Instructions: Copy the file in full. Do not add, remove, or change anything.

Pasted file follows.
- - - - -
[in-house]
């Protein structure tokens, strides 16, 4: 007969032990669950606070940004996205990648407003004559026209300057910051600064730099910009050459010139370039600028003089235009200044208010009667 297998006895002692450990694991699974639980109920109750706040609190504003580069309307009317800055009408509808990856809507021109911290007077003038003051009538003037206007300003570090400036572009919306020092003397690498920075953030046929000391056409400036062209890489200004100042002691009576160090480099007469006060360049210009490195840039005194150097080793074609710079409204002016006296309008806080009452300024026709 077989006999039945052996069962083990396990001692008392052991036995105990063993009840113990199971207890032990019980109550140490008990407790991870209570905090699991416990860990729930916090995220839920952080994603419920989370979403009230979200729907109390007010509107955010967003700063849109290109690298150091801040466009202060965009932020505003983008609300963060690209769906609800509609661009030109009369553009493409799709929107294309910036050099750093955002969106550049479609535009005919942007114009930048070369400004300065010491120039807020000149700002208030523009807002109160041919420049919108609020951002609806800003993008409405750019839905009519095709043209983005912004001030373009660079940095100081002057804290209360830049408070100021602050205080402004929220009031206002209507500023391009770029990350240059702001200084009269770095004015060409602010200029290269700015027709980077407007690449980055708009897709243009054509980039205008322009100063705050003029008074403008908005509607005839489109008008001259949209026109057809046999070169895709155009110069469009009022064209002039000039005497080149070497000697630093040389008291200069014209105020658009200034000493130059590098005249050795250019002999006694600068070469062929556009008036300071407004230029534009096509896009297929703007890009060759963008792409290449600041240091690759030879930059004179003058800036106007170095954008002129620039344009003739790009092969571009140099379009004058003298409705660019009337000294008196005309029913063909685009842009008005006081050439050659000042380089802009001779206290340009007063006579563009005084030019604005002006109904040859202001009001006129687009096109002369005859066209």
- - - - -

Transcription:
[in-house]
């Protein structure tokens, strides 16, 4: 007969032990669950606070940004996205990648407003004559026209300057910051600064730099910009050459010139370039600028003089235009200044208010009667 297998006895002692450990694991699974639980109920109750706040609190504003580069309307009317800055009408509808990856809507021109911290007077003038003051009538003037206007300003570090400036572009919306020092003397690498920075953030046929000391056409400036062209890489200004100042002691009576160090480099007469006060360049210009490195840039005194150097080793074609710079409204002016006296309008806080009452300024026709 077989006999039945052996069962083990396990001692008392052991036995105990063993009840113990199971207890032990019980109550140490008990407790991870209570905090699991416990860990729930916090995220839920952080994603419920989370979403009230979200729907109390007010509107955010967003700063849109290109690298150091801040466009202060965009932020505003983008609300963060690209769906609800509609661009030109009369553009493409799709929107294309910036050099750093955002969106550049479609535009005919942007114009930048070369400004300065010491120039807020000149700002208030523009807002109160041919420049919108609020951002609806800003993008409405750019839905009519095709043209983005912004001030373009660079940095100081002057804290209360830049408070100021602050205080402004929220009031206002209507500023391009770029990350240059702001200084009269770095004015060409602010200029290269700015027709980077407007690449980055708009897709243009054509980039205008322009100063705050003029008074403008908005509607005839489109008008001259949209026109057809046999070169895709155009110069469009009022064209002039000039005497080149070497000697630093040389008291200069014209105020658009200034000493130059590098005249050795250019002999006694600068070469062929556009008036300071407004230029534009096509896009297929703007890009060759963008792409290449600041240091690759030879930059004179003058800036106007170095954008002129620039344009003739790009092969571009140099379009004058003298409705660019009337000294008196005309029913063909685009842009008005006081050439050659000042380089802009001779206290340009007063006579563009005084030019604005002006109904040859202001009001006129687009096109002369005859066209």